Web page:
The Aragon MotoGP winner who shouldn't have been doubted
Alex Rins came into 2020 as one of the MotoGP title favourites with the emerging Suzuki package, only for injury to put him on the back foot. But, in one of the most unpredictable campaigns, can the Spaniard stake his claim again?
MotoGP celebrated its eighth different winner in 10 races in 2020 in Sunday's Aragon Grand Prix. To put this into some kind of perspective, Formula 1 has had eight different winners since 2018. It's also the second time in five years so many riders have won grands prix in the premier class, when nine ultimately managed to succeed from the 18 races in 2016.
That campaign marked Suzuki's first win in MotoGP since 2007 and the first since it returned in 2015, when Maverick Vinales dominated the British Grand Prix. Since then, it has won three more grands prix - the latest coming last Sunday at Aragon - and all of them at the hands of Alex Rins.
The 2021 MotoGP season may have only just ended but preparations for 2022 are well underway following a two-day test at Jerez this week. Ducati has hit the ground running while a lack of progress dominated Yamaha’s and world champion Fabio Quartararo’s test. While no battle lines have been drawn yet for 2022, it appears Ducati has already drawn first blood...
Suzuki is on the search for a new team manager after its decision not to replace Davide Brivio at the start of 2021 was backed up by its unsuccessful bid to help Joan Mir defend his 2020 MotoGP world title. But whoever Shinichi Sahara appoints next, it may have already come too late to convince Mir to stick with the project
The greatest chapter in MotoGP history came to a close at the Valencia Grand Prix as Valentino Rossi bid farewell after 26 seasons of grand prix racing. While his run to a strong 10th was a pleasing end to his time in MotoGP, it was what happened at the front of the grid that capped the Italian's ideal send-off
OPINION: MotoGP-bound Darryn Binder was already under the microscope as his jump from Moto3 to join RNF's new top-class team was announced. But his crash with title hopeful Dennis Foggia caused significant consternation among the ranks - with many current riders suggesting the top level should be harder to break into as a result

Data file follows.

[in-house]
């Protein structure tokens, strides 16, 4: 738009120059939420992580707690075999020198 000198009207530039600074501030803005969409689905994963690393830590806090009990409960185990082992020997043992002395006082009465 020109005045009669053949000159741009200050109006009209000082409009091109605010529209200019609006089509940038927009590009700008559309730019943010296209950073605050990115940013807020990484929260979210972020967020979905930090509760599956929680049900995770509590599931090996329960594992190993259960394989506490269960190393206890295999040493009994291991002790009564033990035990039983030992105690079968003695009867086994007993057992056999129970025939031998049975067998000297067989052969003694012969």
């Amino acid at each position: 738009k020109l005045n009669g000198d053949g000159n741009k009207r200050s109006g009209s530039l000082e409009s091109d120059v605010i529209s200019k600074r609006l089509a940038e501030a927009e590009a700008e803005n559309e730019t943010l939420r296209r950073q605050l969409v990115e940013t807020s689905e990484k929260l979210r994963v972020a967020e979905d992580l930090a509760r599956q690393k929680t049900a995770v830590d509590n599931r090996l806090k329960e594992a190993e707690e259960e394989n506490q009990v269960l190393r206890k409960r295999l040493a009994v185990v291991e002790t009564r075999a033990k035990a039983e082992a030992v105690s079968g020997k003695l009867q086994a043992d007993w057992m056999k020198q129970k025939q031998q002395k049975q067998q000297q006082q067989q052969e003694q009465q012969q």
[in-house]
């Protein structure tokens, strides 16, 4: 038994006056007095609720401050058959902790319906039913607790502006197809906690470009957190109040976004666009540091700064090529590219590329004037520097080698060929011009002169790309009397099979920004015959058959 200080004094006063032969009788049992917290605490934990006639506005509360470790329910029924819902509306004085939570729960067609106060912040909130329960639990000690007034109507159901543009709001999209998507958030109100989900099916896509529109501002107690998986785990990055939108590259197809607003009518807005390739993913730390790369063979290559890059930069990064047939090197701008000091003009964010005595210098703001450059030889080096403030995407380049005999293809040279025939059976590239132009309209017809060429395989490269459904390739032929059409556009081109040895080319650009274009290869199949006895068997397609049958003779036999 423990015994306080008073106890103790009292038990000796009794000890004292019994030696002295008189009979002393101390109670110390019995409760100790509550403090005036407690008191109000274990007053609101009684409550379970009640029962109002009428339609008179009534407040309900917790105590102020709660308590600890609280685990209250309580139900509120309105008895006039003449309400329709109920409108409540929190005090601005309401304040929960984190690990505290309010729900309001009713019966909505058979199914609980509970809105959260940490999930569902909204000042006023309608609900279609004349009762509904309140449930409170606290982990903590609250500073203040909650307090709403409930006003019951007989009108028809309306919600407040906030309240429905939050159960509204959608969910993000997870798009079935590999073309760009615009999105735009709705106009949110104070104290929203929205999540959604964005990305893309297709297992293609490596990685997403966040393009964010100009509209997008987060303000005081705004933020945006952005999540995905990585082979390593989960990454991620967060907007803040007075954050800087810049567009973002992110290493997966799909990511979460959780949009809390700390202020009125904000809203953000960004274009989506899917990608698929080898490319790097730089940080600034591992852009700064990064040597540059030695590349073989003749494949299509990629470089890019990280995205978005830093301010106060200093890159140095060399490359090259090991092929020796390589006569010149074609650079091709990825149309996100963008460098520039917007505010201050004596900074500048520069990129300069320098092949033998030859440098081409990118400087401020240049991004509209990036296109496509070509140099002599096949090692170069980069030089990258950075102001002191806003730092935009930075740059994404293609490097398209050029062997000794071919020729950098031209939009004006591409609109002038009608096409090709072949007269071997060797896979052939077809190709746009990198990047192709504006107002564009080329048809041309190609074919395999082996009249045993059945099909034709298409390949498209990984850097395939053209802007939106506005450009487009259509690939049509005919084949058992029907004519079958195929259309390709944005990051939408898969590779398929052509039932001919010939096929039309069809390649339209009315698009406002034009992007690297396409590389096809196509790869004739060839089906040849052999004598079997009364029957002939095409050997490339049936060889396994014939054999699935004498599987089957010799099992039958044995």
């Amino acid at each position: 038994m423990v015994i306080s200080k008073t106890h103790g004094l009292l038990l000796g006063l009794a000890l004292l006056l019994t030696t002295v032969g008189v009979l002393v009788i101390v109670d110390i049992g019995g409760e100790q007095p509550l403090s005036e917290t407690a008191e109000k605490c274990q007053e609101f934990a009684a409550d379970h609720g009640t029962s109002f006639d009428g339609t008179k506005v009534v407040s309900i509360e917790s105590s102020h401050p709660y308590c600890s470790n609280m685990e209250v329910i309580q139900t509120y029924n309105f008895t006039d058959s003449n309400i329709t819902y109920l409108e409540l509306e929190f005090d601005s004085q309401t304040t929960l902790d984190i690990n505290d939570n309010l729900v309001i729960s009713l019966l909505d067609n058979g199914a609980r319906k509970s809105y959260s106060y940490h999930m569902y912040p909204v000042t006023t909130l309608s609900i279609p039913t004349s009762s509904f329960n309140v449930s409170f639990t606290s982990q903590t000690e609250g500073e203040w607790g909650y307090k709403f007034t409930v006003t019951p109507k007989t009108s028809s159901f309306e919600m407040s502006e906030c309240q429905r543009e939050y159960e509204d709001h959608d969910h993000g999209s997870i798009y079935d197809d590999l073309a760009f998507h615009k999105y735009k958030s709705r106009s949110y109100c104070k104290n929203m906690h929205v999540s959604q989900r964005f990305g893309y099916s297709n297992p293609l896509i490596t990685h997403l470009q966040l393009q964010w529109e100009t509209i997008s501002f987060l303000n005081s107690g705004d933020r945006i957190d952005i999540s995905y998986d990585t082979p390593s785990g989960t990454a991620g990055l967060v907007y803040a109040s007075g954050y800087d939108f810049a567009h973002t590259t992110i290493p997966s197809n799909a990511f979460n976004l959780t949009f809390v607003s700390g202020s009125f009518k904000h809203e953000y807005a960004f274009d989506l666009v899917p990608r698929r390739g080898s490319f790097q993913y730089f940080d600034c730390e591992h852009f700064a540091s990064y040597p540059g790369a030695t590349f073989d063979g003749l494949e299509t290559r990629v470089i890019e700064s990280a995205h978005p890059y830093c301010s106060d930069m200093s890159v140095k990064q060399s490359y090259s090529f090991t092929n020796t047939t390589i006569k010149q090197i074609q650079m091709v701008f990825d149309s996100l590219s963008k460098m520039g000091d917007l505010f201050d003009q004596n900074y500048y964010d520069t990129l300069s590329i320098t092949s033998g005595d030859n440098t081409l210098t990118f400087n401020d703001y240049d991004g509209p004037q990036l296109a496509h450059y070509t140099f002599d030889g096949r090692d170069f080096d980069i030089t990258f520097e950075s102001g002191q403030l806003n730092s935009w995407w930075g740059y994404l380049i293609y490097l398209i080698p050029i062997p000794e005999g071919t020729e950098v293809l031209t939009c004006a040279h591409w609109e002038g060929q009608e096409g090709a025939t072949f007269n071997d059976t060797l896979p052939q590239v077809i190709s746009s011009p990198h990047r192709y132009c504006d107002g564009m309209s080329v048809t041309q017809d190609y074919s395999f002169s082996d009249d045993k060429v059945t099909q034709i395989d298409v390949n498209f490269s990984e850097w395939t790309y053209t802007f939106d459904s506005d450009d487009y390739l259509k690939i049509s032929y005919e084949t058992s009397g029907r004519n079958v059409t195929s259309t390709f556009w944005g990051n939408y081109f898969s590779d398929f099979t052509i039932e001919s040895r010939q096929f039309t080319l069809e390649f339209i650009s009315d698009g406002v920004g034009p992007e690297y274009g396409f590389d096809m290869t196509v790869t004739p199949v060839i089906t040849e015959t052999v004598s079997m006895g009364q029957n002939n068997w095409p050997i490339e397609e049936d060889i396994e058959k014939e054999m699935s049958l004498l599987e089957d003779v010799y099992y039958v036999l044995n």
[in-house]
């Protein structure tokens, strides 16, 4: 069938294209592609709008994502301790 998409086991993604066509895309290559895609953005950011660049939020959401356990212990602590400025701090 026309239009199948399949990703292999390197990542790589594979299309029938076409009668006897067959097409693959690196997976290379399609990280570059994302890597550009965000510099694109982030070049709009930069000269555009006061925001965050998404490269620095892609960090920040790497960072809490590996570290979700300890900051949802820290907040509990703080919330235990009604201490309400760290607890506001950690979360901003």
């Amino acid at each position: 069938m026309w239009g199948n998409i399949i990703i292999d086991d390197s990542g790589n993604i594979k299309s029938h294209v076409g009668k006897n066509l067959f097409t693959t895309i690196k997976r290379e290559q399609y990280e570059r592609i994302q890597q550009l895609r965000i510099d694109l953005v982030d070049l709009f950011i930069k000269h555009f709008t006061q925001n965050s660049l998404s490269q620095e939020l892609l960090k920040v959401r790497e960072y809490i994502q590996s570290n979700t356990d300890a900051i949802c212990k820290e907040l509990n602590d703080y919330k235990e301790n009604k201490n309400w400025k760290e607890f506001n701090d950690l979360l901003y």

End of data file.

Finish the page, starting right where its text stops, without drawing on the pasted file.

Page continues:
Fabio Quartararo’s first DNF of his title-winning 2021 MotoGP season couldn’t have come at a better time. But the events of the Yamaha rider’s Algarve Grand Prix exposed the M1’s well-known major weakness, which could threaten his championship defence given the increasingly Ducati-heavy makeup of the grid heading into 2022
The pressure shouldered by young riders is at the root of the increased on-track aggression seen in lower categories of late, which motorcycling's governing bodies want to curb with new rules. But will stopping under-18s from racing in the world championship and capping grid sizes prevent the often desperate acts of youths pursuing their MotoGP dreams?
The prospect of Fabio Quartararo clinching the 2021 MotoGP world championship title at Misano appeared small after struggling to 15th in qualifying, while main rival Francesco Bagnaia took pole. Here's how the Yamaha rider turned it around, with help from an ill-fated Bagnaia tyre choice, to secure the crown with two races to spare
Saturday 23 October marks the 10th anniversary of Marco Simoncelli's death. The one-time 250cc world champion and double MotoGP podium finisher was the ultimate maverick character with big hair, a big personality and an even bigger talent. Autosport pays tribute to a much-missed figure, a decade on
Crutchlow "very close" to MotoGP pitlane start at Aragon GP
Morbidelli "scared" by Suzuki's Aragon MotoGP pace